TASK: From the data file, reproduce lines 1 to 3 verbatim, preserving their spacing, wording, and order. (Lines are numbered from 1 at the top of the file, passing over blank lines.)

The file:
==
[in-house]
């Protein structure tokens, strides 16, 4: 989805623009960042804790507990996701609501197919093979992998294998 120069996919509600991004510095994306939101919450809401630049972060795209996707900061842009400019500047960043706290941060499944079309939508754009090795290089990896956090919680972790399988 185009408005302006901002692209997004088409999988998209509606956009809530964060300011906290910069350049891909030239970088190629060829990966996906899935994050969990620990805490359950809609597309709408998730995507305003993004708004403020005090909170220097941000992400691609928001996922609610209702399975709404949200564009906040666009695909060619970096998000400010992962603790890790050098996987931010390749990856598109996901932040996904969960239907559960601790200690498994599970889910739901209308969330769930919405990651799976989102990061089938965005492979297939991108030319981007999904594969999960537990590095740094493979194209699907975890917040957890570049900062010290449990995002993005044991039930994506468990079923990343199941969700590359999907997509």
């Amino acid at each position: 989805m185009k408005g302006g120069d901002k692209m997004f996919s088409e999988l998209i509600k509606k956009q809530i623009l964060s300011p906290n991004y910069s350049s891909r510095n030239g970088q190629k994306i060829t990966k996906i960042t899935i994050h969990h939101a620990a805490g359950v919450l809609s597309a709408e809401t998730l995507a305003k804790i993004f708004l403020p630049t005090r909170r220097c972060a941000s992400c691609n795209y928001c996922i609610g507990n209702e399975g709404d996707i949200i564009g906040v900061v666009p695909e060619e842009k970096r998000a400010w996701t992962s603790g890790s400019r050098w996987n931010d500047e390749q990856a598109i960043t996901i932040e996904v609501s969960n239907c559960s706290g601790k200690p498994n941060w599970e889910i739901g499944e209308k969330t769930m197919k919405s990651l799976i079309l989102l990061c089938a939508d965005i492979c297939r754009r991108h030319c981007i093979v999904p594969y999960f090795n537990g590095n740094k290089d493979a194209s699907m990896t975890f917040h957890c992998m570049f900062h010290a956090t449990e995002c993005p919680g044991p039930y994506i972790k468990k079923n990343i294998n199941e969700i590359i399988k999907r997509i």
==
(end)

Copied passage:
[in-house]
């Protein structure tokens, strides 16, 4: 989805623009960042804790507990996701609501197919093979992998294998 120069996919509600991004510095994306939101919450809401630049972060795209996707900061842009400019500047960043706290941060499944079309939508754009090795290089990896956090919680972790399988 185009408005302006901002692209997004088409999988998209509606956009809530964060300011906290910069350049891909030239970088190629060829990966996906899935994050969990620990805490359950809609597309709408998730995507305003993004708004403020005090909170220097941000992400691609928001996922609610209702399975709404949200564009906040666009695909060619970096998000400010992962603790890790050098996987931010390749990856598109996901932040996904969960239907559960601790200690498994599970889910739901209308969330769930919405990651799976989102990061089938965005492979297939991108030319981007999904594969999960537990590095740094493979194209699907975890917040957890570049900062010290449990995002993005044991039930994506468990079923990343199941969700590359999907997509």
């Amino acid at each position: 989805m185009k408005g302006g120069d901002k692209m997004f996919s088409e999988l998209i509600k509606k956009q809530i623009l964060s300011p906290n991004y910069s350049s891909r510095n030239g970088q190629k994306i060829t990966k996906i960042t899935i994050h969990h939101a620990a805490g359950v919450l809609s597309a709408e809401t998730l995507a305003k804790i993004f708004l403020p630049t005090r909170r220097c972060a941000s992400c691609n795209y928001c996922i609610g507990n209702e399975g709404d996707i949200i564009g906040v900061v666009p695909e060619e842009k970096r998000a400010w996701t992962s603790g890790s400019r050098w996987n931010d500047e390749q990856a598109i960043t996901i932040e996904v609501s969960n239907c559960s706290g601790k200690p498994n941060w599970e889910i739901g499944e209308k969330t769930m197919k919405s990651l799976i079309l989102l990061c089938a939508d965005i492979c297939r754009r991108h030319c981007i093979v999904p594969y999960f090795n537990g590095n740094k290089d493979a194209s699907m990896t975890f917040h957890c992998m570049f900062h010290a956090t449990e995002c993005p919680g044991p039930y994506i972790k468990k079923n990343i294998n199941e969700i590359i399988k999907r997509i």